> Planning & Zoning > Current Planning Projects > Official Community Plan (2041) Update
Current Planning Projects
Towards a Sustainable Community
What is your vision for the City of Richmond in 2041? The City of Richmond is updating its current Official Community Plan to enable the City to better manage social, environmental and economic changes. For the past 18 months, the City has been gathering community input for the 2041 Update that will guide Richmond's future to 2041. The first two rounds of community consultation took place in November 2009 and October 2010. The process has lead to the preparation of the draft OCP Update Concept.
The Proposed 2041 OCP Concept
The purpose of the 2041 OCP Update Concept is to present the draft vision, goals, objectives and general land use principles upon which the 2041 OCP Update can be prepared. A New Online Web Based Discussion Forum
As part of the OCP consultation process, the City has introduced a new interactive online discussion forum to make it easier for people to discuss OCP topics of interest to them.Beginning on Saturday, May 28, 2011, the online forum will be focussed on the proposed 2041 OCP Update Concept and we want to know what you think.May - June 2011 (3rd Round) OCP Consultation Open Houses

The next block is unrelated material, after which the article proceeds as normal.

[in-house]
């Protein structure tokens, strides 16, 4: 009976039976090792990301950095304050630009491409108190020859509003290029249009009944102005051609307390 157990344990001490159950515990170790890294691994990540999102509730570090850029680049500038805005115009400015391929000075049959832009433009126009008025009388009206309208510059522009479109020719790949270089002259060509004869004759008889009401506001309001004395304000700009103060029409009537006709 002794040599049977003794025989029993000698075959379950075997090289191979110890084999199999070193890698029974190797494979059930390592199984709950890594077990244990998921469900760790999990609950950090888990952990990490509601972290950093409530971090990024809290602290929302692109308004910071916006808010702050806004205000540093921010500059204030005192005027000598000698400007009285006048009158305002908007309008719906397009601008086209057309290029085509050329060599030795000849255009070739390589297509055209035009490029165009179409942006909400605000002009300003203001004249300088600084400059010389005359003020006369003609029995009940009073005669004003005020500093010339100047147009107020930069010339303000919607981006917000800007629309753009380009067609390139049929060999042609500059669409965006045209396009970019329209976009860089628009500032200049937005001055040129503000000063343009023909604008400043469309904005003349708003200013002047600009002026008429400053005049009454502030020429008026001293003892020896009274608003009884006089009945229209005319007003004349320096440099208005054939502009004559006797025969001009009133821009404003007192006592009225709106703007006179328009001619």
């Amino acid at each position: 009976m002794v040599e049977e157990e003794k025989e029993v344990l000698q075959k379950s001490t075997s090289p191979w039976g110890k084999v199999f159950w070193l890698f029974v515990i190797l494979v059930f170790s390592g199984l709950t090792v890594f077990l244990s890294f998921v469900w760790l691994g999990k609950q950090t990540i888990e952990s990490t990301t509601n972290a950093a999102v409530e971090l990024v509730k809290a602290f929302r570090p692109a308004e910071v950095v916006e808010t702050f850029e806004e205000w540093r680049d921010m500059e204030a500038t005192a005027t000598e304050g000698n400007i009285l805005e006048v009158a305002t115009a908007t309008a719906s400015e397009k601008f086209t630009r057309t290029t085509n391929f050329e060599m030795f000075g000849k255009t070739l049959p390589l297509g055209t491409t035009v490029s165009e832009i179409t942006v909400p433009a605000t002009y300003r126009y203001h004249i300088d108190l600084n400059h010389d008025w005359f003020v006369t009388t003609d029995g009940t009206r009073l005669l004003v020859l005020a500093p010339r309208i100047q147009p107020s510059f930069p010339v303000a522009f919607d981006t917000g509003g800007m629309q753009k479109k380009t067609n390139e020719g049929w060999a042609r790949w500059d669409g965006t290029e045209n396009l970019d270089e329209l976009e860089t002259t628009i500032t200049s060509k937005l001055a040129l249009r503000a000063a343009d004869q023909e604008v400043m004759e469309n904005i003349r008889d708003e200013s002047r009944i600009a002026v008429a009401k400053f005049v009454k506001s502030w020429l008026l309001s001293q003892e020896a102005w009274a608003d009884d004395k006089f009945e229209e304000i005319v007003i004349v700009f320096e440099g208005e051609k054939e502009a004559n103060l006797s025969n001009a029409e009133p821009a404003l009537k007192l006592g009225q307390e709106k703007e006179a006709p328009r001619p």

A series of public open houses were held between May 28 to June 15, 2011 to gather input on the proposed 2041 OCP Update Concept. In addition, the results of the second round of public feedback from the October 2010 public consultation process was made available. Input was sought regarding planning for the densification of the eight shopping malls outside the City Centre and about possible coach houses and granny flats in certain neighbourhoods (Richmond Gardens, Edgemere and Burkeville).You can view the OCP Update Concept in the display boards below.
Granny Flat and Coach House Survey
We would like to know what property owners/tenants in Burkeville, Richmond Gardens and Edgemere think about the possible granny flat and coach house options. Please complete the survey form below by Thursday June 30, 2011 to let us know what you think.
Granny Flat and Coach House Display Boards
You can view the granny flat and coach house dispaly boards below or come to one of the three public open houses.
2041 OCP Update Reports
November 2009 OCP Public Survey Results
The results of the November 2009 OCP survey are available in the link below. In June 2010 Council considered the OCP survey results, the next steps to complete the OCP update, and the progress on the main OCP studies.